This plays to attempts by Democrats and the Obama White House to bolster public support for government aid for poorer Americans, critics say, which is why Republicans, if they gain control of Congress next year, would likely work to dismantle the new poverty rate measurement by defunding it.
Critics add that that the new measures make it impossible to shrink poverty rates without ensuring that poor people's wages rise faster than middle-class wages.
"This [new count] is a deliberate deception, a Trojan horse to smuggle the goal of income leveling in under the slogan of poverty," says Robert Rector, a poverty expert at the conservative Heritage Foundation. "The reason they call it poverty instead of income inequality is that there's not a lot of political demand for income equalization in the United States."
A large part of the increase in poverty comes from rising medical costs, the Census Bureau says, which affected the poverty rate jump among older Americans – from 9 percent under the old formula to nearly 16 percent under the new one.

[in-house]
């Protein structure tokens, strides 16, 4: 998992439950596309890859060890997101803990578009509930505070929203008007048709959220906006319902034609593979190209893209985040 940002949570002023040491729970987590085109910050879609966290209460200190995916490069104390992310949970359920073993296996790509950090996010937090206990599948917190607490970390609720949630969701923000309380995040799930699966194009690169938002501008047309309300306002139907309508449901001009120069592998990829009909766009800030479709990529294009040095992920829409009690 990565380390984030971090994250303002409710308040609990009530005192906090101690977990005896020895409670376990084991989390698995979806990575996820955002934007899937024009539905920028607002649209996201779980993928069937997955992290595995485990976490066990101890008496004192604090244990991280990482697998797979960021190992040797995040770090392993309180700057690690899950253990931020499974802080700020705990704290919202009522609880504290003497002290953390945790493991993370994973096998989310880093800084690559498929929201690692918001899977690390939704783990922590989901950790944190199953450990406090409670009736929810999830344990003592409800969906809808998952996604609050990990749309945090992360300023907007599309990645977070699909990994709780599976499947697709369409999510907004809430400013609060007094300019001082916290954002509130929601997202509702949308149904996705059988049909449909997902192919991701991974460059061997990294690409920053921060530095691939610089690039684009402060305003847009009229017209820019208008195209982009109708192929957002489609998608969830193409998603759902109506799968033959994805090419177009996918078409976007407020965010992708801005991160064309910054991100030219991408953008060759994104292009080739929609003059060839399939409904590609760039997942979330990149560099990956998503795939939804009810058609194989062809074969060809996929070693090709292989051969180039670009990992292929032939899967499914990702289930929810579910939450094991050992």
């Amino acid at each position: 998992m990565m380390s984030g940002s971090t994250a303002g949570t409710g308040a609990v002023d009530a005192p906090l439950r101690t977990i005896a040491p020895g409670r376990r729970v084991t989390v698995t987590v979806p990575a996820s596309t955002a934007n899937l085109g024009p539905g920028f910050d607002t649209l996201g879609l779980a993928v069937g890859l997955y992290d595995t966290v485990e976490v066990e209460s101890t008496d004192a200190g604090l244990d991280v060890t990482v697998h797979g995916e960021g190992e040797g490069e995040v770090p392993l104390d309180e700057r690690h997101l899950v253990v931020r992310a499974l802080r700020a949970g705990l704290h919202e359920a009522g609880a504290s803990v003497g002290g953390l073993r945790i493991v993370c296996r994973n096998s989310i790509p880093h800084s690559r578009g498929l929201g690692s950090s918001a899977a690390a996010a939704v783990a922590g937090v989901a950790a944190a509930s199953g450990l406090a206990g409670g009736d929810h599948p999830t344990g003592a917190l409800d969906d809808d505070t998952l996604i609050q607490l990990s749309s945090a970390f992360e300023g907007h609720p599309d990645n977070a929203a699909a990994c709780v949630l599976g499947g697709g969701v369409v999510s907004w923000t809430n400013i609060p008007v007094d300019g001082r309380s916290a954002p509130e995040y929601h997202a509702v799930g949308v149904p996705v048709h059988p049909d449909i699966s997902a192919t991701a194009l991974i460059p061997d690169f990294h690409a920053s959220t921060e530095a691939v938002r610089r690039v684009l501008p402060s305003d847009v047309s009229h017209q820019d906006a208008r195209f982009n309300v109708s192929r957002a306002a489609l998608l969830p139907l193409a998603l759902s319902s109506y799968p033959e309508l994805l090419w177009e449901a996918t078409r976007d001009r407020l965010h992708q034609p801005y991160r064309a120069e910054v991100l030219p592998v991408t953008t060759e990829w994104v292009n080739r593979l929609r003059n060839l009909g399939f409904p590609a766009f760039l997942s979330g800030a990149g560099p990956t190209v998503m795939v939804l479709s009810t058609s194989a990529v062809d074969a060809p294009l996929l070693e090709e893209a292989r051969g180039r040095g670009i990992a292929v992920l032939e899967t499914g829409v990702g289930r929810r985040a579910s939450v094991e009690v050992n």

The new figures, tied now more directly to cost of living, also gave insights into the geographical configuration of poverty, showing that the suburbs, the Northeast, and the West are more likely include poor people than under the old system.
But the overall rise in poverty under the new calculations clashes with other analyses of government figures. In fact, 39 states report no changes in the poverty rate even through the depths of the recent recession. An alternate set of data quoted by The New York Times last week showed that the number of poor people didn't grow by 9.7 million people since 2006, as the Census Bureau pointed out in September, but by 4.6 million people.
Moreover, critics say, the US definition of poverty – even before the change – incorporated many people who might not fit the typical image of living in poverty.
Government data not highlighted in the new study show that 60 percent of poor Americans have cable TV, 30 percent have wide screen or plasma TVs, and a majority live in a well-kept house with more square footage than the dwelling space for a middle-class English family.